Part way through the proceedings, I just happened to look up into the wide, blue yonder and there, flying right over head was the beautiful sight of a Second World War Spitfire. Made my day as the next contestant headed off behind the marquee to empty his insides into a bucket.

 

 

Wight England: Part 2; The Walk

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When is a walk not a walk? When it’s down to the local for a pint. A really good walk requires sturdy and comfortable footwear, perhaps a walking stick, varying levels of altitude, at least one flask of water and a lot of time. Usually, a good walk depends upon good planning with maps displaying the route and things to observe along the way. Long walks are a good way to notice the many splendoured things around us.

Spontaneous walks can be good too. Depends on geography and weather. Also depends on the condition of the walkers and, as always, the footwear involved. If, for example, you find yourself walking along cliff tops in slippery pumps and get vertigo when encountering heights, the walk may not be as pleasant as it could be.

And this is where we find ourselves on a lovely summer day. We had already gone over two monumental hurdles challenging my best friend’s comfort zones. An open chairlift from the top of the cliffs to the beach below. Then a boat trip in choppy, open, deep water to the Needles. So, a walk along the cliffs to the Needles, high above the Solent off Alum Bay was to be expected.

Not exactly expected. As we bobbed along the surface of the water toward the Needles, we saw people walking along the cliffs leading to the Needles. An uphill walk too. Should we try it? Maybe not. But then, we may never be this way again. Back up the chairlift, purchase a photo of us on the chairlift (as you do), buy a bottle of water for the walk, pick up our sun hats from the car and off we went.

Part way along, a bus passed us. A bus goes to the end of the cliffs? Seems so. A Doubledecker too. Up the slope it went, swaying from side to side. Meanwhile, we walked a narrow, uneven strip of chalk path above the road. No safety rails here. The land slopes toward the cliff’s edge. My best friend worried about my reputation, proven on more than one occasion, of being uncoordinated and not always spatially aware. Rock climbing is not for me.

I think she was thinking, ‘one slip and he’ll roll down the steep hill and into the sea’. Not to be, though she was anxious the whole way along. The view back toward the attractions area was spetacular. We were now high above our starting point, looking back to the Solent, the coloured sands cliff and the farm fields beyond. Magnificent.

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Some way along, we noticed a steep path to the left, across the road, heading up to the summit. My best friend persuaded me to keep to the level and narrow. It was hot and I was in no mood or shape to argue with this logic. On we went to the end of the peninsula….which stops at an old barracks from the 19th century. It was built in response to the French launching their first ironclad warship, ‘La Colowe’. There are also cement gun emplacement platforms (minus the guns) and the old rocket launching sites on the cliffs beside the Needles.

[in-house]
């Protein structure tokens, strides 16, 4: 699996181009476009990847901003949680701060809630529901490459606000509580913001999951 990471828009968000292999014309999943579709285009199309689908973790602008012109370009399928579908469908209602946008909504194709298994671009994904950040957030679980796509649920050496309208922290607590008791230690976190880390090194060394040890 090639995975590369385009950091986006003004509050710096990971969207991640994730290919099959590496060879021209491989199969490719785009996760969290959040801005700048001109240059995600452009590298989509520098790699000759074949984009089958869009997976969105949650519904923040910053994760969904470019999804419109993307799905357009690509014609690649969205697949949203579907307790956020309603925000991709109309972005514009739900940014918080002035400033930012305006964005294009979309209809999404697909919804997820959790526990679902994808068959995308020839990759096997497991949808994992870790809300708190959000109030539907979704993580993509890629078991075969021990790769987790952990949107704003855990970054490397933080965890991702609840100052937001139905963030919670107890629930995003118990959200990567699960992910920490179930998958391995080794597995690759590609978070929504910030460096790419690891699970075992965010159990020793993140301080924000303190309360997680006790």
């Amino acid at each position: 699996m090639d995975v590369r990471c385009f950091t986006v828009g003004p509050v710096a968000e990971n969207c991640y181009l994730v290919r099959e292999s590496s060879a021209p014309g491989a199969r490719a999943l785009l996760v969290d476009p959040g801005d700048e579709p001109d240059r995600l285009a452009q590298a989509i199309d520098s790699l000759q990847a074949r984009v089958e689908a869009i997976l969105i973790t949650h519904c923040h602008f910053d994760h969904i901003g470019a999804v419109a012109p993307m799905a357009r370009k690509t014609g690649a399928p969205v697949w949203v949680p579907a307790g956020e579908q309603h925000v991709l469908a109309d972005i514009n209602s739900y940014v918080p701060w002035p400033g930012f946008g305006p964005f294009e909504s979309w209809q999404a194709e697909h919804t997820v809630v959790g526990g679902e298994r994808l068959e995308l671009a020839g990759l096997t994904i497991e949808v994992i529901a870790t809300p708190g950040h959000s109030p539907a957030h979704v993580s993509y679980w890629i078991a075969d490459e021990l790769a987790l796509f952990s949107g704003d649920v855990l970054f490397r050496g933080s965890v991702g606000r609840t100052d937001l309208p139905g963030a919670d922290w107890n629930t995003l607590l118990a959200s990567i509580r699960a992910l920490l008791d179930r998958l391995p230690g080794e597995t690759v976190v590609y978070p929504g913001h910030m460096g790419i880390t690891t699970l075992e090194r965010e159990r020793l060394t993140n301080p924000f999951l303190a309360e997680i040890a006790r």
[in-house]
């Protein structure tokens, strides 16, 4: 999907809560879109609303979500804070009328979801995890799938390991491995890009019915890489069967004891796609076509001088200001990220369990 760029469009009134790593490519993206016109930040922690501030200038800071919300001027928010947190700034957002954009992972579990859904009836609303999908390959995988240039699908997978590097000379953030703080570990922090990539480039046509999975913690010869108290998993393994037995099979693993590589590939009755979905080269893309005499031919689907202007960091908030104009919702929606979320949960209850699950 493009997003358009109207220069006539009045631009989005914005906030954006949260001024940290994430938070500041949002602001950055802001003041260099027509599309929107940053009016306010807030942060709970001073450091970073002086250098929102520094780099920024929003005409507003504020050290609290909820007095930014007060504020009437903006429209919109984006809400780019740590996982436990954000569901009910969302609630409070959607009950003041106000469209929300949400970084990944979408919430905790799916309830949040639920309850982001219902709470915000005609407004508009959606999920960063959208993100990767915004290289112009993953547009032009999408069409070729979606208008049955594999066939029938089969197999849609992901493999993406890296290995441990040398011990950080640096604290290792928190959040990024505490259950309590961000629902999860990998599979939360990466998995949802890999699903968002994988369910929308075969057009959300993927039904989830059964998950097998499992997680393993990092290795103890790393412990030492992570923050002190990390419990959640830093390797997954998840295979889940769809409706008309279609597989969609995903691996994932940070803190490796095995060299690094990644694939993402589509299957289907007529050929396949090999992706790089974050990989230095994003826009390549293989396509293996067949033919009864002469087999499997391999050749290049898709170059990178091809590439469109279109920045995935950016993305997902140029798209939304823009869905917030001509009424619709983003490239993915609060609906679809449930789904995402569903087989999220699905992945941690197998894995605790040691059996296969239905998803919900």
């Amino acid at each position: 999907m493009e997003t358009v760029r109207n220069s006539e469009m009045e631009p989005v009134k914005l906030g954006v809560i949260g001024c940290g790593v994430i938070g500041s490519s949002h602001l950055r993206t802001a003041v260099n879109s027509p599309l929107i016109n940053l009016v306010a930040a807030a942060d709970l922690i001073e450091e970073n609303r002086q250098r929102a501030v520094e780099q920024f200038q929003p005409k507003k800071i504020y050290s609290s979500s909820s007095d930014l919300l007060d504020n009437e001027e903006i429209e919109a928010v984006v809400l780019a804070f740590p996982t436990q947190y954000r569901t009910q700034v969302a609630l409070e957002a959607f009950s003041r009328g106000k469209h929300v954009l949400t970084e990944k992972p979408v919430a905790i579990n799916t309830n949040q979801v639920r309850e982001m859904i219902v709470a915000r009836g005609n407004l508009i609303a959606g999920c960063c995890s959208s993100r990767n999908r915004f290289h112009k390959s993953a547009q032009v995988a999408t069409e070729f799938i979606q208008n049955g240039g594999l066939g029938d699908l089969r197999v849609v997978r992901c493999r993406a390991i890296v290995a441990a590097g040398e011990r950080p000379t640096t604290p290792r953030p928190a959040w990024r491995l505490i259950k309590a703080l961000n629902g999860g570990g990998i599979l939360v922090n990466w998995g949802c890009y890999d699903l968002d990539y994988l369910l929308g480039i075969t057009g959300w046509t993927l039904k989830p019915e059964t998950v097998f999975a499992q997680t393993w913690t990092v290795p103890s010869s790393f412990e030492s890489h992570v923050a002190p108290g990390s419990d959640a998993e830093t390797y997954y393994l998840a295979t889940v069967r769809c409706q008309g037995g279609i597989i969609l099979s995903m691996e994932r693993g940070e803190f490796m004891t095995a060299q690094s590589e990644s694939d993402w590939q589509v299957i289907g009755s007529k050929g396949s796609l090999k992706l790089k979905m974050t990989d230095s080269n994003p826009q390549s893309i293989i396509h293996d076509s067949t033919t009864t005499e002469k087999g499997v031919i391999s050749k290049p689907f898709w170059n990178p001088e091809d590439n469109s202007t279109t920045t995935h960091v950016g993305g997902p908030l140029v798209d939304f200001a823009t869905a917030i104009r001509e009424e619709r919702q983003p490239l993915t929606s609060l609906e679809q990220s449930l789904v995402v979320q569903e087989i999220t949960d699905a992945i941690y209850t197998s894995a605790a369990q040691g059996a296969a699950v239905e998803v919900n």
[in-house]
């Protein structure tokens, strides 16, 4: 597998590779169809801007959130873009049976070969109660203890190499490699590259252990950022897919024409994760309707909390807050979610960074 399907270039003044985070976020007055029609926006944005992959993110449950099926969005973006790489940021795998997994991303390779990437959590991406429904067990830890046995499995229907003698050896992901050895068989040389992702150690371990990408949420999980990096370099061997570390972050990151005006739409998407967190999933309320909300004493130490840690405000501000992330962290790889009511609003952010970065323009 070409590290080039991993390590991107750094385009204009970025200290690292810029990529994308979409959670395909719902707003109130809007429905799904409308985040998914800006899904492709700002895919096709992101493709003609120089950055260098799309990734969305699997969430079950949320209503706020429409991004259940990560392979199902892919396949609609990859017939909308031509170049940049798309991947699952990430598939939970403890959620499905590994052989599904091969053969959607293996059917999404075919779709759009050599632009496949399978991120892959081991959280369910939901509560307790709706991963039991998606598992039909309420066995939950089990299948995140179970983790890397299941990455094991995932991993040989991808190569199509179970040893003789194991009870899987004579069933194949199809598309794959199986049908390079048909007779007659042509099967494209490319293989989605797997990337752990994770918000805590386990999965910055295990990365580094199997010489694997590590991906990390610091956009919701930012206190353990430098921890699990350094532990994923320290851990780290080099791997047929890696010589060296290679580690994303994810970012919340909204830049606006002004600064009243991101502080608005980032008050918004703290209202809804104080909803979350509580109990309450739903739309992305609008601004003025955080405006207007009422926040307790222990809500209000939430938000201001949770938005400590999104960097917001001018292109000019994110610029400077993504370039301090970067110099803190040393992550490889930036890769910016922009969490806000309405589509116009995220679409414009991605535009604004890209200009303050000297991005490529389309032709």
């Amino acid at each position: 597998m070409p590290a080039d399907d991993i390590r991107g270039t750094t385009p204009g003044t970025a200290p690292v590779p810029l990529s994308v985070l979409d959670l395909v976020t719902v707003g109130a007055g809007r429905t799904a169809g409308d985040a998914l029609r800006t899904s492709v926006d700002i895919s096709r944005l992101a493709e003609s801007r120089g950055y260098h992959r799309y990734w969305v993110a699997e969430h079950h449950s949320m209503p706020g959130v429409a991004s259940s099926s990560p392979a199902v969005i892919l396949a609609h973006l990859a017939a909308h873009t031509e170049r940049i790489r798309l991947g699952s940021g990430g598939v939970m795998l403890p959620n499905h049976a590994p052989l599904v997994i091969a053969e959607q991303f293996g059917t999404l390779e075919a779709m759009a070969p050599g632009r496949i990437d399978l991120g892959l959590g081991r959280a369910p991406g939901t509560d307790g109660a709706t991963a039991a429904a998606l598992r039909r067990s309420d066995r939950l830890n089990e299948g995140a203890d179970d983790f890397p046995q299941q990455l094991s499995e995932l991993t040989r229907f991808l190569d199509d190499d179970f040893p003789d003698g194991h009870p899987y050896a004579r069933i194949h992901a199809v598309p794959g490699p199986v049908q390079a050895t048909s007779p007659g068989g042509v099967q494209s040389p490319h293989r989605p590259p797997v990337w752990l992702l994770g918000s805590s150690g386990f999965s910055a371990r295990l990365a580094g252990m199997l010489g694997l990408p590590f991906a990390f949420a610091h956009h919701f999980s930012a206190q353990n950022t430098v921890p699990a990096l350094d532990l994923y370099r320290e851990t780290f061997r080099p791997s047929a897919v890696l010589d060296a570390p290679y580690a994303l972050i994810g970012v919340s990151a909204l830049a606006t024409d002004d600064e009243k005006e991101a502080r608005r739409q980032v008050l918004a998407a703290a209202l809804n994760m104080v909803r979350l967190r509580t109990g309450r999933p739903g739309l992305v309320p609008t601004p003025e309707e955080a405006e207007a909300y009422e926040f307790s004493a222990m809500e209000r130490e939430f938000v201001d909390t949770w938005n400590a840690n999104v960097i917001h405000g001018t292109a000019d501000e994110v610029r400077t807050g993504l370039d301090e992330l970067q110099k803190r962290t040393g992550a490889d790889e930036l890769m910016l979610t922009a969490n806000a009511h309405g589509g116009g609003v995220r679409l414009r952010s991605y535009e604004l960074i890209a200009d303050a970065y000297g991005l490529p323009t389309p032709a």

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The Old Battery at The Needles on the Isle of Wight.

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The gun emplacement platforms.

You don’t usually equate Britain with rockets. But back in the late 1950s, the site was used to test a first stage rocket, The BLACK KNIGHT. Then in the 1960s they upped the ante with the Black Arrow, a¬† multi-staged rocket. And finally, in the early 1970s, came the Prospero X3 satellite. Then, for economic reasons, the whole programme was scrapped and everything went to America….right.

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The Rocket Test site.

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Chalk Cliffs at the end of the peninsula.

Then it happened. Over the Solent flew a Supermarine Spitfire. Loops, glides and finally right over us and out toward France. Time stood still for a moment. Memories of my dad working on these iconic planes in the last world war and thankfulness for this machine that kept Britain away from Hitler’s grasp. It made my day.

We hung around the end of the peninsula for a while. My best friend stayed on the road travelled by the bus while I generally dare-devilled along cliff edges and took photos. She is the cautious one. The bus that passed us on the way up, came back and went off again. We were determined to walk the whole way back too.

But to take the winding road back down to the path along the cliffs that would get us back to base camp (the attractions centre, with rides, restaurants and boutiques) was the long way home. The pathway leading off the road looked to be the fastest way back.

My best friend said, “I think that’s the steep path we saw on the way up.” “Nope,” I said with a confidence I wasn’t too sure of, “This is that other path.” She of little faith said, “What other path? This looks like the steep one.” “Nope,” said I, “That was the other one that went off to the left. This is the low one that ran alongside the steep one.” “What other one?” said exasperated she. “I only saw one, leading high to the top.” “Trust me,” said I, “I would not lead you astray.” “You’d better not,” said she.

But I did….as usual. We were going along just fine until the path took a sudden dip that even had me a tad concerned. “What the hell!!” said she. “I’m not going that way in these shoes.” “Don’t worry,” I said, “Just take my hand, I’ll get you down safe.” “Don’t touch me, you liar. I’ll make my own way.”

My best friend did fine for the first 20 feet or so and then the bottom fell out of the world….or so it seemed. A plunge to the left. My best friend’s foot slipped and she grabbed a few tufts of grass just off the path and froze. “I hate you right now and I’m not enjoying this walk anymore. Why do I listen to you?” I had no response. All I knew was I had to get her safely to the road. “Please,” I pleaded, “Take my hand. I promise I’ll get you down safe. Please?” After another failed attempt on my best friend’s part to make any progress, she relented.